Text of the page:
Dungeons and Dragons Online

It’s been a very long time since I played this regularly, but I still haven’t come across an MMO that’s quite like this one. The focus on dungeon runs, the dual campaigns, the free-form character creation, the dungeon master, the passionate community… these are all speak in favor of DDO’s worth. And Turbine keeps adding onto it, too. Probably more content in that game right now than I could get out of it in a couple of years of hardcore playing.

EverQuest 2

I and all of the fortune tellers and industry analysts in the world couldn’t tell you what Daybreak has in store for the EverQuest franchise at this point (if anything). The premature demise of EverQuest Next is still rippling out across the MMO community, sending the impression that the lineage of EverQuest has come to a sad end with Landmark.

Yet there’s still EverQuest 2 and it’s still getting expansions and some dev love. This has always been one of those MMOs that I feel that, in a parallel universe, I would be totally into. It certainly checks all of the boxes of my wish list, has a vibrant playerbase, and is so packed with content at this point that it’s almost intimidating to consider playing. Which is probably why I don’t.


I’ve always seen RIFT as a “safety” MMO. If I’m disillusioned or burned out on whatever I’m playing, there’s always RIFT to go back to. Good comfort gaming: lots of features, regular updates, and that sweet, sweet soul system. I think back to the first year or two of playing this game and trigger all sorts of nostalgic love for the fun I had in the game. I never stick around long when I do go back, but I usually have a great time.

So what about you? If time wasn’t a restrictive factor, what additional games would you be playing (if anything)?

Elder Scrolls Online: Humble beginnings

e1Okay, first of all, someone took the name “Syp” in Elder Scrolls Online, and as Bio Break Law proclaims, that is NOT COOL. Suffice to say that the offender will be tracked down and ambushed by my crack squad of ninja chickens.

I immediately had a fear of cultivating buyer’s remorse when I picked up ESO at the store yesterday. I mean, I know it’s now buy-to-play, but would this be another FF14 fiasco, where I dropped $60 on something that I will get two nights out of? I don’t have the best record with Skyrim, Oblivion, etc. in terms of longevity, but I also am trying to remain open to new experiences. So we’ll see.

I was quite amused that I got freaking carded at Target when I bought this, due to the M rating, Granted, I haven’t purchased a box copy of a video game since the first term of George W. Bush, so maybe this is standard, but it amused me nevertheless. “Yes, I am a 14-year-old boy with a wedding ring and three kids attempting to buy a violent video game. Gimme.”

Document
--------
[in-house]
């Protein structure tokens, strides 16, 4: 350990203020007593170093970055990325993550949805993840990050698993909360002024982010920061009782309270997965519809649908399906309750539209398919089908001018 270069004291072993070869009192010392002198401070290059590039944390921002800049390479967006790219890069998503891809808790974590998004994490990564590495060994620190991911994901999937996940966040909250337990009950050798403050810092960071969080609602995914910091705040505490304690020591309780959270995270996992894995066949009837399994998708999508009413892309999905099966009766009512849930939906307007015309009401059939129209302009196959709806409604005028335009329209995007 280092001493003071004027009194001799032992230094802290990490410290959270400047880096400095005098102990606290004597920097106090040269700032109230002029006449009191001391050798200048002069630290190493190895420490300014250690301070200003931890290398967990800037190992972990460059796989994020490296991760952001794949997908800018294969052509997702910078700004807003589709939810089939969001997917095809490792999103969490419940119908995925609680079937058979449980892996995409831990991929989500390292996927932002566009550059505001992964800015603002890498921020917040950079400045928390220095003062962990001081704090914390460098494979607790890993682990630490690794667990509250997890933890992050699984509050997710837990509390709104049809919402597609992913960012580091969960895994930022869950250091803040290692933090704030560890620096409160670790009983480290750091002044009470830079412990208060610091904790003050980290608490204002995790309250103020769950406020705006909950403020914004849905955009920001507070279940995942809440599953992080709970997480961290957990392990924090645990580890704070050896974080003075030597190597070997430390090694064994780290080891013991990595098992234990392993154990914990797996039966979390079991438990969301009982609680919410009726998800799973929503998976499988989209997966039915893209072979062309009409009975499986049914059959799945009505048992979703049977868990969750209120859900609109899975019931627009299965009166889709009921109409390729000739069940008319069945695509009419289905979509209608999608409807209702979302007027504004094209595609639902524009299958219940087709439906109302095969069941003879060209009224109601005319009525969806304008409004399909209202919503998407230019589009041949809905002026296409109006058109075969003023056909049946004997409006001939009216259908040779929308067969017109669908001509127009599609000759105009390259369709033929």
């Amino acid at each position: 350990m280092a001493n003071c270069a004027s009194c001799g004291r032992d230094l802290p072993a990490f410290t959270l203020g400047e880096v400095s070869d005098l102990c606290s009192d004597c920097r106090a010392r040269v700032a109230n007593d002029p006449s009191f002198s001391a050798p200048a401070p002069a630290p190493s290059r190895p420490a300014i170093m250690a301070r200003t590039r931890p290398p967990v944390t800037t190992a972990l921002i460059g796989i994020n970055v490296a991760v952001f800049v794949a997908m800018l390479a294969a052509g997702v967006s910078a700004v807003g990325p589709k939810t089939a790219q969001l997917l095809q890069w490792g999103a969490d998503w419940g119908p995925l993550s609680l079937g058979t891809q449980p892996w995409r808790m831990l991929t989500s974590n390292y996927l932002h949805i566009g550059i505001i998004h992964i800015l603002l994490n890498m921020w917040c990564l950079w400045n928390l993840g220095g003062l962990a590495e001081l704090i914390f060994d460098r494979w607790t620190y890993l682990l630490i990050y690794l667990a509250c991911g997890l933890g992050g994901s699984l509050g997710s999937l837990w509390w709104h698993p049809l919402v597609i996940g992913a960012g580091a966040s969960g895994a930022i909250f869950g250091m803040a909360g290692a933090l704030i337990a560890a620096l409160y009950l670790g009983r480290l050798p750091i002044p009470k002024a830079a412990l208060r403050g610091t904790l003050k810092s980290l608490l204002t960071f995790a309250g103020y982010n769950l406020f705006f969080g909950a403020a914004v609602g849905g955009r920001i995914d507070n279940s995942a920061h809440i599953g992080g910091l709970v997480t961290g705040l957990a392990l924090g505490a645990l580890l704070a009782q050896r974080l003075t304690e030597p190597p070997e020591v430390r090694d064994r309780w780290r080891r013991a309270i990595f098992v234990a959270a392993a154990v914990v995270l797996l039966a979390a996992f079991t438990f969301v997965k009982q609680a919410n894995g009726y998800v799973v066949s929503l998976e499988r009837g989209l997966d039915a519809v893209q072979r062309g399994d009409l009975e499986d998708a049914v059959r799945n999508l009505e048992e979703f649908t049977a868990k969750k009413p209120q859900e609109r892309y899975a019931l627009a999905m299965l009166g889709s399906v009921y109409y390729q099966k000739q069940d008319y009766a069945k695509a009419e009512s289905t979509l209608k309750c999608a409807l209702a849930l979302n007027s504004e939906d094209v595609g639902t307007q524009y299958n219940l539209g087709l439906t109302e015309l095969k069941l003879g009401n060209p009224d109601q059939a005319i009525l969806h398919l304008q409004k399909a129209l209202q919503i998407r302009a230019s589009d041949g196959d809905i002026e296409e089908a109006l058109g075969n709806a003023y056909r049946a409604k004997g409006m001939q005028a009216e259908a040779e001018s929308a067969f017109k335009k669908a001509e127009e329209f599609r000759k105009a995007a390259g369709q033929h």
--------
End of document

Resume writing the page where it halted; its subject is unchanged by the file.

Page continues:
Speaking of massive games, ESO does not pussyfoot around. It took an hour just to install it from the discs, then several hours past that to patch up with gigs and gigs of downloads. According to what I’ve seen in the game so far, I can only assume that a majority of those patches are to painstakingly cover all of the hues of browns that can and will ever exist.

So it was quite late before I was able to log in, which meant that I only got to go through the tutorial. I decided to eschew my normal female character and make a hulking strongman with a curly moustache because LOOK AT THAT MOUSTACHE. It will strike fear into the hearts of any foe.

As with most other Elder Scrolls games, it’s so obvious that this was designed for the console first and PC second (which is weird because of the reverse order of their release). The minimalistic UI might be nice for screenshots but I’m still struggling to figure out how to do simple things like, oh, drag my pet down into a quickslot or to set up more hotbars. And no on-screen map? Are they mad? Opening up the map screen every minute or so just to figure out where I’m going will get so dang old.

e2The tutorial was neat, I’ll admit. Nice graphics, good atmosphere, John Cleese cameo, etc. I picked the Templar class because the mage outfits are dorky beyond belief and I like the idea of healing myself when need be. I did get one fireball-like spell that looked really cool when I flung it up at Smokey the Bad Guy there.

Actually, I do like the freedom of choice with the skill setup, although it does feel like there’s not as many weapon types or truly interesting picks. But still, the game is letting me assign stat and skill points where I want, and I have to applaud that.

We’ll see how it goes from here. I did go around the intro town and pick up a few quests while trying to get my bearings. Oddly enough, it’s kind of hard to tell apart NPCs from player characters (my kingdom for name plates!), and I got frustrated just trying to find a vendor to sell all of my prison trash to. I also pickpocketed a guy just to do it, which started me down a nefarious path and earned me a bounty that I can ill afford.

Honestly, I feel like ESO is a little outside of my normal MMO boundaries and I’m going to have to give it some time to get past these feelings of unease. I also have just no idea what I’m doing, but aren’t we all that way at first?